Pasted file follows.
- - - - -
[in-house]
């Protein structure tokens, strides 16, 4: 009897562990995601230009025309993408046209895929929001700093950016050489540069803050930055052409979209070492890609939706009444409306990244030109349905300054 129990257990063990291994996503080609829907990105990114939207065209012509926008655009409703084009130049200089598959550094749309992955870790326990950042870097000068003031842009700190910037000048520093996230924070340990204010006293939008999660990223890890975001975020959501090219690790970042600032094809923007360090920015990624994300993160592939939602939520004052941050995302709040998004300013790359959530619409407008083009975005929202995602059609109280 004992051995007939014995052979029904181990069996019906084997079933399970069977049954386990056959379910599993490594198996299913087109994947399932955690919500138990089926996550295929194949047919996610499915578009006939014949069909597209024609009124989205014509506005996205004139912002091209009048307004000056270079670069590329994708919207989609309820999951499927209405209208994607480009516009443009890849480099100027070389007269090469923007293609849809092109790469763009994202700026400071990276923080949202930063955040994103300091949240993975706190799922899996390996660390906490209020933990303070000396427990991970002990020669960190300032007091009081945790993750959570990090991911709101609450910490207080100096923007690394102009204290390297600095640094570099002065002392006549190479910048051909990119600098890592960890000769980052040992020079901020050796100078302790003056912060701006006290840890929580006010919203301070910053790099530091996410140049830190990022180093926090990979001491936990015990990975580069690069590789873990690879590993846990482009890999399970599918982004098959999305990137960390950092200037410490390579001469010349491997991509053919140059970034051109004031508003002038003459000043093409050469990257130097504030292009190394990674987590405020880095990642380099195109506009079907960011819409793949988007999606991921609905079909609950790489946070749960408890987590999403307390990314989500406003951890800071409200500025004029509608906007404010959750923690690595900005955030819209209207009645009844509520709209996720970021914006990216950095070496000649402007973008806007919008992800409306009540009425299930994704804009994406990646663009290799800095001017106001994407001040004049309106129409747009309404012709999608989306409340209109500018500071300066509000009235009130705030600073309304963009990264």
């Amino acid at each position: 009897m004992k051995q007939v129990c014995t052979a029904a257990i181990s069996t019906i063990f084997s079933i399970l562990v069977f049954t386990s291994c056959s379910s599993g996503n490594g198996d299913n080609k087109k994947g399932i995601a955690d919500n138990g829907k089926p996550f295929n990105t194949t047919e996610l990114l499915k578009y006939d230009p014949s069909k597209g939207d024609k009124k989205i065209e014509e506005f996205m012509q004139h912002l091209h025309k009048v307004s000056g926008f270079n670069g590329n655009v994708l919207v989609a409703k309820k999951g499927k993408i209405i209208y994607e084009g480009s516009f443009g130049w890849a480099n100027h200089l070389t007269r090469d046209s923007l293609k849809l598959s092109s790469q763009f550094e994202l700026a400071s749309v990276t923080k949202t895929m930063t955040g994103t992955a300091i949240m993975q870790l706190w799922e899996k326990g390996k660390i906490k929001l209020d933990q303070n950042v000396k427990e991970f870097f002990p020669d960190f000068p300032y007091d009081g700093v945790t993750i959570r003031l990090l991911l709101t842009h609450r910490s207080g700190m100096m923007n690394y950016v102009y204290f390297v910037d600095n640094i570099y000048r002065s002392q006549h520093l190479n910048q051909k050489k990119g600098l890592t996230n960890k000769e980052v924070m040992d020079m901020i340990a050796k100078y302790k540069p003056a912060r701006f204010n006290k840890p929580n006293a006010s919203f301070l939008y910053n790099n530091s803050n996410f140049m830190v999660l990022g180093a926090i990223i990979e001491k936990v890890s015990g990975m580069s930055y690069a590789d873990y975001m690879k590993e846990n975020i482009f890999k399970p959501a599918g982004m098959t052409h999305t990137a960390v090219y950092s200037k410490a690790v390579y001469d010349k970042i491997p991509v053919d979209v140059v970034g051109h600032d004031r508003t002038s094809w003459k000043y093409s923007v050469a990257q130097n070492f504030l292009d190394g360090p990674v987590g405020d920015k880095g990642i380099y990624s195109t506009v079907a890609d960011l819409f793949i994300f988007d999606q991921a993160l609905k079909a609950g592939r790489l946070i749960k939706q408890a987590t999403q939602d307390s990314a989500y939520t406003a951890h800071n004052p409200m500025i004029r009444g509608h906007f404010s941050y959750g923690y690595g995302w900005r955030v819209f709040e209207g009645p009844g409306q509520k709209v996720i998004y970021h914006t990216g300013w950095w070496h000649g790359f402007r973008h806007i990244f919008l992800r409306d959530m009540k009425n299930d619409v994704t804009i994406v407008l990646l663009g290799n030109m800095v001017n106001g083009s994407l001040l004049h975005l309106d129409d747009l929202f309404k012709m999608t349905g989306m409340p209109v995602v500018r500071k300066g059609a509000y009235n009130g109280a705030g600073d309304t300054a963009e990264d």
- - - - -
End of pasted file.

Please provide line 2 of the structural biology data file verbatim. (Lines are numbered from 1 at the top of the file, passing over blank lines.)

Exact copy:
């Protein structure tokens, strides 16, 4: 009897562990995601230009025309993408046209895929929001700093950016050489540069803050930055052409979209070492890609939706009444409306990244030109349905300054 129990257990063990291994996503080609829907990105990114939207065209012509926008655009409703084009130049200089598959550094749309992955870790326990950042870097000068003031842009700190910037000048520093996230924070340990204010006293939008999660990223890890975001975020959501090219690790970042600032094809923007360090920015990624994300993160592939939602939520004052941050995302709040998004300013790359959530619409407008083009975005929202995602059609109280 004992051995007939014995052979029904181990069996019906084997079933399970069977049954386990056959379910599993490594198996299913087109994947399932955690919500138990089926996550295929194949047919996610499915578009006939014949069909597209024609009124989205014509506005996205004139912002091209009048307004000056270079670069590329994708919207989609309820999951499927209405209208994607480009516009443009890849480099100027070389007269090469923007293609849809092109790469763009994202700026400071990276923080949202930063955040994103300091949240993975706190799922899996390996660390906490209020933990303070000396427990991970002990020669960190300032007091009081945790993750959570990090991911709101609450910490207080100096923007690394102009204290390297600095640094570099002065002392006549190479910048051909990119600098890592960890000769980052040992020079901020050796100078302790003056912060701006006290840890929580006010919203301070910053790099530091996410140049830190990022180093926090990979001491936990015990990975580069690069590789873990690879590993846990482009890999399970599918982004098959999305990137960390950092200037410490390579001469010349491997991509053919140059970034051109004031508003002038003459000043093409050469990257130097504030292009190394990674987590405020880095990642380099195109506009079907960011819409793949988007999606991921609905079909609950790489946070749960408890987590999403307390990314989500406003951890800071409200500025004029509608906007404010959750923690690595900005955030819209209207009645009844509520709209996720970021914006990216950095070496000649402007973008806007919008992800409306009540009425299930994704804009994406990646663009290799800095001017106001994407001040004049309106129409747009309404012709999608989306409340209109500018500071300066509000009235009130705030600073309304963009990264």